Renault’s circular economy, the elusive work-life balance and why whistles remain un-blown
Profit from performance
A little while ago, Renault sat down with its supplier of cutting fluids – the lubricants used in metalworking and machining. The French car manufacturer had a proposal.
Rather than a sales-based contract, which persuaded the supplier to sell as much product as possible, Renault was keen to move to a performance-based arrangement. The new approach has seen Renault’s total cost of ownership for cutting fluids fall by about one-fifth. For its part, the supplier is now positioned higher up the value chain. As for the environment, 90% less waste cutting fluid is now discharged.
The case is an illustrative example of what system theorists now refer to as the “circular economy”. In today’s era of scarcer, more expensive natural resources, companies need to consider non-linear, “regenerative” systems: step forward circular thinking. The end goal is to eradicate waste: use biodegradable, non-toxic materials in consumable products, and recycle (or “upcycle”) materials in durable products.
The benefits for the environment of lower resource use are self-evident. And the economic case appears strong too. Net savings from materials could reach $1tn a year globally, the researchers calculate. In the EU alone, the automotive sector could see costs of $200bn removed from its production chain.
Breaking out of a linear way of doing things is not without its challenges, however. Companies’ supply and manufacturing footprints are huge, for one. Fiendishly complex (and non-transparent) product formulations and “ingrained habits” tying us to business-as-usual thinking present further barriers.
Fear not, though: this paper is full of ideas on how to turn things on their head. Take “reverse-network activities”. Managers should take the final products as their starting point and work back via components to raw materials, not vice versa, the authors recommend. Improving skills in “reverse-logistics” is another idea. Think remanufacturing, refurbishment and the like. Whatever the case, collaboration is key. Only by acting together will we “trigger [the] self-reinforcing virtuous cycle” that is the circular economy.
Nguyen H, Stuchtey M and Zils M (February 2014), “Remaking the industrial economy”, McKinsey Quarterly: 46-63.
Drawing on five years of research and almost 4,000 interviews with business executives, this fascinating article asks how to achieve the elusive goal of work-life balance.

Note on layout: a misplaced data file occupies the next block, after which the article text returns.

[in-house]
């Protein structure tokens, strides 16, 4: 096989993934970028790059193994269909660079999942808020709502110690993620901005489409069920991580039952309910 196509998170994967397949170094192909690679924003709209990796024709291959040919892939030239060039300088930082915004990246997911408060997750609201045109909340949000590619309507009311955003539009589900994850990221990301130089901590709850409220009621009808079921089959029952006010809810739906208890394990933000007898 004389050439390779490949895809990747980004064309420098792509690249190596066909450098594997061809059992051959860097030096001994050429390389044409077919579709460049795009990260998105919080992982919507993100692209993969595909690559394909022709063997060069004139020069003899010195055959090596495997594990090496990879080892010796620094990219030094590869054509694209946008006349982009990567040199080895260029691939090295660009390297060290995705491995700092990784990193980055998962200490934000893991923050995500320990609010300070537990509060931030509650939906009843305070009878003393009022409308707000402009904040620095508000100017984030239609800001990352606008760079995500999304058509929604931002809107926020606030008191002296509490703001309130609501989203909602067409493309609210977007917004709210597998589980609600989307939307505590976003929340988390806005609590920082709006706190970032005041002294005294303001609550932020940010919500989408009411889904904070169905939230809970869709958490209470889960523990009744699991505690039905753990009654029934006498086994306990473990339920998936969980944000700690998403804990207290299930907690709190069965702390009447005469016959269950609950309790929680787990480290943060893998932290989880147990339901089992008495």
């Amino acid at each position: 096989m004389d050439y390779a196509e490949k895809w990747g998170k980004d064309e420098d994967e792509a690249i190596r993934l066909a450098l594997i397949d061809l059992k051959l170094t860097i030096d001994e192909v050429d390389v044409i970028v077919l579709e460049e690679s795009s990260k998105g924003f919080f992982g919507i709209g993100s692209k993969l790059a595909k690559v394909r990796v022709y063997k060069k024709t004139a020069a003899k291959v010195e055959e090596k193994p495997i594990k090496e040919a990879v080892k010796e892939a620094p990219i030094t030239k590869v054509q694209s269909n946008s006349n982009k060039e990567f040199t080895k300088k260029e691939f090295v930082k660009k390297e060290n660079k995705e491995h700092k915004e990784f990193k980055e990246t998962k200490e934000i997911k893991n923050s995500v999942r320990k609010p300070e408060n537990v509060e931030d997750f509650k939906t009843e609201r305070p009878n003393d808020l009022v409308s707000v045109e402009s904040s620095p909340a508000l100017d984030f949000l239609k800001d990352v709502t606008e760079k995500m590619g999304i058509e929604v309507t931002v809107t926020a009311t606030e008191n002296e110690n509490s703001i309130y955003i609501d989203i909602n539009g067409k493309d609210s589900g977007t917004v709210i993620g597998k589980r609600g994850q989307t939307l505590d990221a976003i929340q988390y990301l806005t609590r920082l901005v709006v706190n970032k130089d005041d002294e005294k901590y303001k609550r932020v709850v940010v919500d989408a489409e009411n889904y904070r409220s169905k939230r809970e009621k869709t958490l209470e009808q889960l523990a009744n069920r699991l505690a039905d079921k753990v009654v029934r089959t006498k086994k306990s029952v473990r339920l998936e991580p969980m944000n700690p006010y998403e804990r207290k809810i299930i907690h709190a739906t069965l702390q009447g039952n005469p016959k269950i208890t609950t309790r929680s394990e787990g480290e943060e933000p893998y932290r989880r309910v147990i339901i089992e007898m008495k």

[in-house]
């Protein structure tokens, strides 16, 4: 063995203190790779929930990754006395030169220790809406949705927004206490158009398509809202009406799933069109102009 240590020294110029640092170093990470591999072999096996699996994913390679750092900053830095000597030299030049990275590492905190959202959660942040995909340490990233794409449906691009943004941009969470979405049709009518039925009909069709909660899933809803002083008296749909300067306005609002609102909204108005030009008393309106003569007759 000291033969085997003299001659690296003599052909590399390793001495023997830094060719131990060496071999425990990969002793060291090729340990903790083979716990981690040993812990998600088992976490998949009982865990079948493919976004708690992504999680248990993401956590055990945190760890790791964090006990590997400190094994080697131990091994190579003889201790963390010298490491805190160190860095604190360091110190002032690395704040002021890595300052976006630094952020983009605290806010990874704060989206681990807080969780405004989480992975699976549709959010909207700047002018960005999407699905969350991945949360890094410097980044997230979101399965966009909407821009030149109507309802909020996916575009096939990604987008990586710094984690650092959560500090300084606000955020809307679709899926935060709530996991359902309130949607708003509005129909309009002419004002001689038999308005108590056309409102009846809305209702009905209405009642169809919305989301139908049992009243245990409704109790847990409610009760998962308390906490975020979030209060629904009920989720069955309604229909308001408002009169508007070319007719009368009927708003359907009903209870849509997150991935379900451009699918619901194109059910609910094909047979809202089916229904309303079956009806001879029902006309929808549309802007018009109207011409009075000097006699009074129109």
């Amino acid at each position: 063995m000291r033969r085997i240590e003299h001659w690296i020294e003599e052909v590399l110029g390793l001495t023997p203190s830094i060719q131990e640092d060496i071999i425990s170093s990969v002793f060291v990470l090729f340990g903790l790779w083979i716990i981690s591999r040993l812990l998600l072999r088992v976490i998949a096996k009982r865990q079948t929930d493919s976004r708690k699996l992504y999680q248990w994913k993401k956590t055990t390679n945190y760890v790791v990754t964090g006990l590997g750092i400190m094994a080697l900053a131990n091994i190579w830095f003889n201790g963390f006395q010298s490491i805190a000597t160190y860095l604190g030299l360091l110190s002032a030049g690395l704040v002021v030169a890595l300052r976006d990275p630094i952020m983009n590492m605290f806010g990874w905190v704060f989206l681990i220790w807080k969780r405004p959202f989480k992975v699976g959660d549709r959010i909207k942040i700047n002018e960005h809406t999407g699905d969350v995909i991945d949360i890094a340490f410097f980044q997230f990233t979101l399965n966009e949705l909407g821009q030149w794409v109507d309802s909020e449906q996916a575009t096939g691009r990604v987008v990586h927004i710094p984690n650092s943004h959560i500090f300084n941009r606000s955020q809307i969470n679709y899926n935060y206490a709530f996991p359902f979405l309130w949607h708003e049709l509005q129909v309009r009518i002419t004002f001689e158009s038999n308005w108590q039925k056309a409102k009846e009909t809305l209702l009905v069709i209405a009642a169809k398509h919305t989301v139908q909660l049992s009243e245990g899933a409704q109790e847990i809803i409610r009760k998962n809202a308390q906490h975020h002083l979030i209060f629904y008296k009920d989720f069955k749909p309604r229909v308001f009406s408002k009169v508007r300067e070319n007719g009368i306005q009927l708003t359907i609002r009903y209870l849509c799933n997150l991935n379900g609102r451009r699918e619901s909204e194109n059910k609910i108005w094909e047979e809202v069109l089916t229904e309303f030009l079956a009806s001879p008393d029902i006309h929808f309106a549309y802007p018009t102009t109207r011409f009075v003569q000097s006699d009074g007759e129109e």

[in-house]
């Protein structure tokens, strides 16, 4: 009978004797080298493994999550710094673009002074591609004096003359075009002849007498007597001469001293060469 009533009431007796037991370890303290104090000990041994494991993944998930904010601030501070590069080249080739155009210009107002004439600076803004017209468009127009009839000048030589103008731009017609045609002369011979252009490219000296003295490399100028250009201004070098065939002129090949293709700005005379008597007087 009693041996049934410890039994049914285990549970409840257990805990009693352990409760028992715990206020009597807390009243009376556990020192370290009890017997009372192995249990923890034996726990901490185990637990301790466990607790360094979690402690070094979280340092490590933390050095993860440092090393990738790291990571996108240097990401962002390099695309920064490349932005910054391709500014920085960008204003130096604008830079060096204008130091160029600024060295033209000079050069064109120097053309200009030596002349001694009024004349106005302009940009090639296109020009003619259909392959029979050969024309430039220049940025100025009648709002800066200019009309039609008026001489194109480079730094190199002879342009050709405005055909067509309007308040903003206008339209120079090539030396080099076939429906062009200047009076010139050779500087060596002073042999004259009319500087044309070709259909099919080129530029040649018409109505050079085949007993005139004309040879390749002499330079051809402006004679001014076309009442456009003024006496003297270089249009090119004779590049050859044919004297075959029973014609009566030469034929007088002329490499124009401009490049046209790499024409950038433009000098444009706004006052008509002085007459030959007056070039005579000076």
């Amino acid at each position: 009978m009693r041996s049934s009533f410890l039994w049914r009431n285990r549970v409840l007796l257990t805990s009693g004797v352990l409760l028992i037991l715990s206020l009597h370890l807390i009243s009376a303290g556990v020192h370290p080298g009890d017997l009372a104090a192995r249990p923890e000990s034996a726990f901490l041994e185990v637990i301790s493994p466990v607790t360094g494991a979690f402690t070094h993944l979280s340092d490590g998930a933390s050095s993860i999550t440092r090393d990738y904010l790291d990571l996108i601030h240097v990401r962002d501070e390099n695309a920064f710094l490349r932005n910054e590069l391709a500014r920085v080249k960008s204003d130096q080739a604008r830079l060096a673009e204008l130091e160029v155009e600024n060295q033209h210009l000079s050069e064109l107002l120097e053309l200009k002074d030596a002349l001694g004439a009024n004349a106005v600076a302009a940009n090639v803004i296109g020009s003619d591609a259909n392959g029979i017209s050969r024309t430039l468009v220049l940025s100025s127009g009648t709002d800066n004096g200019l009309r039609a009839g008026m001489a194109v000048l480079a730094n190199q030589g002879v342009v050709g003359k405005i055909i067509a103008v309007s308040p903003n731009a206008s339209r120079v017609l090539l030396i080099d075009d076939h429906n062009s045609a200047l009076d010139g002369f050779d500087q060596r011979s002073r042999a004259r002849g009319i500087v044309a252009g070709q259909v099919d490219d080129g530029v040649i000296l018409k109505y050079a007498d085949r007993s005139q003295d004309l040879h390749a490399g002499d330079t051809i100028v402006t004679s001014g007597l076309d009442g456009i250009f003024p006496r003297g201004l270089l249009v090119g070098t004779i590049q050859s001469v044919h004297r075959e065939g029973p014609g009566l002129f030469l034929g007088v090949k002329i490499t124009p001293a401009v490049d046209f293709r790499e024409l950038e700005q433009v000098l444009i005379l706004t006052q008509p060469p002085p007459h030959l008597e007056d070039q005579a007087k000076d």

First off, define for yourself what a successful balance looks like. Women, for example, are apparently more likely to value individual achievement and having passion for their work. Men, in contrast, typically prioritise remuneration. Each choice has implications for how many hours you’re prepared to put in at the office.
Then there are the common bugbears to consider. Do you log on at home? Interviewees were broadly split between those who thought of modern communication technologies as “invaders” of family space (about one-third) and those who see them as facilitators of work-life balance (about one-quarter) – the rest are neutral or have mixed feelings. Then there’s the question of how much to travel or whether to relocate.
Depressingly, career women appear to pay the highest price when it comes to work-life balance. Three in five men have partners who stay at home, keeping the domestic show on the road; only one in 10 women have a similar arrangement with their partners. Women are also more likely to forego children for work: female executives have 1.67 offspring on average, compared with 2.22 among men.
Groysberg B and Abrahams R (March 2014), “Manage Your Work, Manage Your Life”, Harvard Business Review, 92 (3): 58-66.
Prompted by shifts in regulation, companies have seriously upped their game of late when it comes to whistleblowing provisions. The only problem is, too few employees are using them. The phenomenon of “fallacious silence”, as academic ethicists term the act of keeping quiet about misdemeanours, is not a new puzzle. The argument that employees lacked the opportunity to blow the whistle no longer holds true in many cases, however. The prospect of retaliation for “grassing up” a colleague still dissuades many from speaking up, but, again, changing corporate attitudes mean whistleblowers are better protected these days.
This leads the authors of this paper to consider a third factor: rationalisation. How do individuals persuade themselves that failing to report illegal or unethical behaviour is morally acceptable? Based on findings from a sample group of accounting students, personal morals (moral sensitivity, moral judgment and moral motivation) appear to play a critical role. Questions companies should be asking are: do employees have the moral awareness to actually identify a wrongdoing? Are they subject to social norms that legitimise that wrongdoing? Do they have the “moral development” to act on what they recognise as their moral duties?
Too many continue to answer “no” to the above. This prompts the authors to call for a greater emphasis on “character” and “moral competence” in professional education, not simply technical and cognitive development.
MacGregor J and Stuebs M (March 2014), “The Silent Samaritan Syndrome”, Journal of Business Ethics 120:149–164.
The University of Bath is offering a free online course on sustainability management via the FutureLearn platform. The course is called Making an impact: Sustainability for Professionals. www.futurelearn.com
The Annual Sustainability, Ethics and Entrepreneurship Conference is due to take place on May 22 and 23 in Denver, US. http://seeconf.orgAcademic news Business School Bulletin Renault